Edited by John Ishiyama, William J. Miller and Eszter Simon
Chapter 11: Promoting information literacy and information research
For many, access to information – political or otherwise – is no longer a problem. In less than a generation the Internet has provided easy admission to an almost limitless repository of data. Moreover, for those suitably connected, this revolution has radically changed information behaviors. Faced with a novel concept to fathom, where once a trip to the reference library would have been the common response, a quick browse using Google or a brief consultation with ‘Dr’ Wikipedia has become the new default. This is understandable given that both the ubiquitous search engine and the popular open-access encyclopedia often provide almost instant information gratification. More recently still, other features of ‘new media’ such as social networking sites and blogs have also become established information resources for a substantial proportion of college students (Head and Eisenberg 2011). A sizable number of scholars and other commentators on the human condition have examined the opportunities and problems presented by the superabundance of information made available through a variety of media, mostly of a technological flavor.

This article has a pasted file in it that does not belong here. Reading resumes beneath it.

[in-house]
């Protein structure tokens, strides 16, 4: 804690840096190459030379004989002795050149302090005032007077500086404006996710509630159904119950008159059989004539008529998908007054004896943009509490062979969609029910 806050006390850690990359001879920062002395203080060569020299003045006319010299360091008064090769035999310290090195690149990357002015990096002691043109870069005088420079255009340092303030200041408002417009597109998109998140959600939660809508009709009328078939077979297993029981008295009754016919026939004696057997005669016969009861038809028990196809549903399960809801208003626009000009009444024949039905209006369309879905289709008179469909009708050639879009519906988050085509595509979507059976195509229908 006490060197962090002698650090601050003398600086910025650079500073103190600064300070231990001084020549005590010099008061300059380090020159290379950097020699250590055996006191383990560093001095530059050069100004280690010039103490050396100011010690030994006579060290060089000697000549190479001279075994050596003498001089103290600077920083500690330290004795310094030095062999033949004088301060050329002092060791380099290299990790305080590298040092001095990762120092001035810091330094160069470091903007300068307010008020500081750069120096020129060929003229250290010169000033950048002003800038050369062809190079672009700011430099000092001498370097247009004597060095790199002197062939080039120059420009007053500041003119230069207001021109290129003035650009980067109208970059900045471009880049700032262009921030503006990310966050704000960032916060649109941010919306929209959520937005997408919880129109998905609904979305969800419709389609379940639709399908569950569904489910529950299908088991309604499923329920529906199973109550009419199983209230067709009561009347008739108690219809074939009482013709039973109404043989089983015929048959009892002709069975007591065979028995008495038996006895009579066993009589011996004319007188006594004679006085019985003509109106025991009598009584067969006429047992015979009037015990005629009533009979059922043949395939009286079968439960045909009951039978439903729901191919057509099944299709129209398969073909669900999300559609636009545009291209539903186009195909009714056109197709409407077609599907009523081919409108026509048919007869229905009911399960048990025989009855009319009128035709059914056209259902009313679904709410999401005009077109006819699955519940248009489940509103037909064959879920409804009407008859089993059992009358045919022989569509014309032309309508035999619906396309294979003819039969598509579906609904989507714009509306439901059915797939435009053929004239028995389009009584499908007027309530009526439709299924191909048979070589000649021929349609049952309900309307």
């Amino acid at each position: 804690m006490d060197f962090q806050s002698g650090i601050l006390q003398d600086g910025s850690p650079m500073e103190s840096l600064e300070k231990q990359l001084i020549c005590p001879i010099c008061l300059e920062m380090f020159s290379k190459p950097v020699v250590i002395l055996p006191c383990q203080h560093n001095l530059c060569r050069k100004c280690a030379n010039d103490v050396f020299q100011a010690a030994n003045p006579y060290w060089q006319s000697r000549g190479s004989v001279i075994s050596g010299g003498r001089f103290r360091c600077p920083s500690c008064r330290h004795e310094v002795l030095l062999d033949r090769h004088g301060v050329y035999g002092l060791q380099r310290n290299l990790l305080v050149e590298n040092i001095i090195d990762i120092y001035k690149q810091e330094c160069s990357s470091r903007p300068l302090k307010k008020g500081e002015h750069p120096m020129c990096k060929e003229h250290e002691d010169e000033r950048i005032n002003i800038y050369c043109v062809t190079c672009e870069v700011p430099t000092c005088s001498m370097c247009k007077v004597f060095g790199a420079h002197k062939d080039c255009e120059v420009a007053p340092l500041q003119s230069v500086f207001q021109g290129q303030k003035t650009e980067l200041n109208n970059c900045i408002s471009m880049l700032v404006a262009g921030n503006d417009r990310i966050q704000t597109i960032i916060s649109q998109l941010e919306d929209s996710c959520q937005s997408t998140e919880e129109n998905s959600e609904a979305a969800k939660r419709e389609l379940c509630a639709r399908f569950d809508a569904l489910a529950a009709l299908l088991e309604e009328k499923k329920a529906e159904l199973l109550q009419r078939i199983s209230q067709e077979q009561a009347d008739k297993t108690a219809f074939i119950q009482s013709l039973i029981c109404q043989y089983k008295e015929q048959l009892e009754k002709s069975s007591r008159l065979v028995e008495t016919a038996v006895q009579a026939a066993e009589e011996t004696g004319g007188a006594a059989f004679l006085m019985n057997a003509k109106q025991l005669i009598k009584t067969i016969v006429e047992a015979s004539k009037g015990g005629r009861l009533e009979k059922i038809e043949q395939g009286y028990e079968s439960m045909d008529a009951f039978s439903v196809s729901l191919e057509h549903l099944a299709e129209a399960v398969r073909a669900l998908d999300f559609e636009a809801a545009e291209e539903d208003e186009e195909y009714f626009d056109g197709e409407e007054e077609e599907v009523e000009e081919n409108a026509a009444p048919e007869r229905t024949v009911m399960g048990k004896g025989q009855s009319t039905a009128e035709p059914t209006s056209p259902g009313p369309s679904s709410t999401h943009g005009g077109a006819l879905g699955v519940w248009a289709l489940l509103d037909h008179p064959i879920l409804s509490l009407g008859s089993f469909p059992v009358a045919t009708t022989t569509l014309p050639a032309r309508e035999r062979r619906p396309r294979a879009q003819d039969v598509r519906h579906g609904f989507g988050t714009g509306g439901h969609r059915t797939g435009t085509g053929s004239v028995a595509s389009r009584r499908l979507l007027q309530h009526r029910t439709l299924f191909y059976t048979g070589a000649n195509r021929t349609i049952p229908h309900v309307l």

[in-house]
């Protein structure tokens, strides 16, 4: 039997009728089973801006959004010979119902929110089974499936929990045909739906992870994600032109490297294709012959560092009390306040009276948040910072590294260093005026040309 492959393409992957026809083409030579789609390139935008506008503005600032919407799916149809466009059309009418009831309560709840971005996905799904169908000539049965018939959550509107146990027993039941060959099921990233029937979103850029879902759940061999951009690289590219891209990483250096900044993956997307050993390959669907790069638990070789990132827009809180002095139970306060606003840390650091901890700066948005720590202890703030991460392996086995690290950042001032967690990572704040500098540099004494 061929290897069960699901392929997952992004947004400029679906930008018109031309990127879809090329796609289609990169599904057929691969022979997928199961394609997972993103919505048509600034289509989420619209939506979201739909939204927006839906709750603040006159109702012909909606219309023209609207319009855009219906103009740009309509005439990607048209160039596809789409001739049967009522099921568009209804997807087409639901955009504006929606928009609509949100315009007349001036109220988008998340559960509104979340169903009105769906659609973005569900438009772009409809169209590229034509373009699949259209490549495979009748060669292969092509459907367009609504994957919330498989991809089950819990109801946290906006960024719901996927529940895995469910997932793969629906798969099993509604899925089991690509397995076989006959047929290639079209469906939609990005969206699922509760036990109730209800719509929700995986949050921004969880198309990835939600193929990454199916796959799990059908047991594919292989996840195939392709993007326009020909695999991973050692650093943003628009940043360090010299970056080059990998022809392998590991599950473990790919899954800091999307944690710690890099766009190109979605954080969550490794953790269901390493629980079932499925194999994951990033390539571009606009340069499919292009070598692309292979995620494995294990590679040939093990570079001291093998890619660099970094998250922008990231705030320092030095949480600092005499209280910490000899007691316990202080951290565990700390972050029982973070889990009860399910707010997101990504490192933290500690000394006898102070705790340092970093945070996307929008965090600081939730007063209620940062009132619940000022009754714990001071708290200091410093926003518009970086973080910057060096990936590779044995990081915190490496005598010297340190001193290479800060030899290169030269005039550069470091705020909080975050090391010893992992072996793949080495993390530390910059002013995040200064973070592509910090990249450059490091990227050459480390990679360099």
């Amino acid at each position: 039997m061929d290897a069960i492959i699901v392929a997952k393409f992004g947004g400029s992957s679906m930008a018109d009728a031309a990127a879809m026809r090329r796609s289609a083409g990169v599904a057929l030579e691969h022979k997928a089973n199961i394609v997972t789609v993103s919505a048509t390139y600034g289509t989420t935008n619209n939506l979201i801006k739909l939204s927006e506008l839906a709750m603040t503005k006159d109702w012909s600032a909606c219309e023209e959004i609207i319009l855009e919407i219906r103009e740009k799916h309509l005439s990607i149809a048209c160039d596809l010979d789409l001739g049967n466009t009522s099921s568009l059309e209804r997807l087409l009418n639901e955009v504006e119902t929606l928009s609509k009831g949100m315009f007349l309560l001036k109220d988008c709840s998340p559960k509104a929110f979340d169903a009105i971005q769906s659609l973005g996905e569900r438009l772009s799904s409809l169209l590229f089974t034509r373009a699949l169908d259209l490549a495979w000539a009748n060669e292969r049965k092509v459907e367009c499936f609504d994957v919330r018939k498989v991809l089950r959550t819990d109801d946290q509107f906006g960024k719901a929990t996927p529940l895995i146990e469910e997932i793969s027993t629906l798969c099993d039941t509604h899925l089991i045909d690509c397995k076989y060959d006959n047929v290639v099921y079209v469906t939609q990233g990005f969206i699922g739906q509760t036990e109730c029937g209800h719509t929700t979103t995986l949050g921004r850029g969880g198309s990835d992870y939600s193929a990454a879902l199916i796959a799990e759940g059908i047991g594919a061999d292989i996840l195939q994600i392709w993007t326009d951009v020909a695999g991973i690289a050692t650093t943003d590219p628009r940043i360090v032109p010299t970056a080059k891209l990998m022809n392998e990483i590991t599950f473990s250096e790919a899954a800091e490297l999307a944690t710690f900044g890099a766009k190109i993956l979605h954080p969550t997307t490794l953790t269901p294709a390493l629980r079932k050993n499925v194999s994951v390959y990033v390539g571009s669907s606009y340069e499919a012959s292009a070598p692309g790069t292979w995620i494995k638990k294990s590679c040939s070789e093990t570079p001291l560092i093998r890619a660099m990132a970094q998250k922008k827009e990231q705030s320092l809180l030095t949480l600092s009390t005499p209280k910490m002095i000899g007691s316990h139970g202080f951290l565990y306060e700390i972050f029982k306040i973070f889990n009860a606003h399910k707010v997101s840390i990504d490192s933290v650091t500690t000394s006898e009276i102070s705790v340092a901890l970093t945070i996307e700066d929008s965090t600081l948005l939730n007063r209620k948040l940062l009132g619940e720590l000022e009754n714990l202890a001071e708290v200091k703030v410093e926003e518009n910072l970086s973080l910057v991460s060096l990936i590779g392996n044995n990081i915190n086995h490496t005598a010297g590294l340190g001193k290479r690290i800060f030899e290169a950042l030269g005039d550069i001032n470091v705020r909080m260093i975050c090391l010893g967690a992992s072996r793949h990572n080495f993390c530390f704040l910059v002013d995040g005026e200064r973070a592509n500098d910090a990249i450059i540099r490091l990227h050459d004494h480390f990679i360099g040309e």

You are not authenticated to view the full text of this chapter or article.
Elgaronline requires a subscription or purchase to access the full text of books or journals. Please login through your library system or with your personal username and password on the homepage.
Non-subscribers can freely search the site, view abstracts/ extracts and download selected front matter and introductory chapters for personal use.
Your library may not have purchased all subject areas. If you are authenticated and think you should have access to this title, please contact your librarian.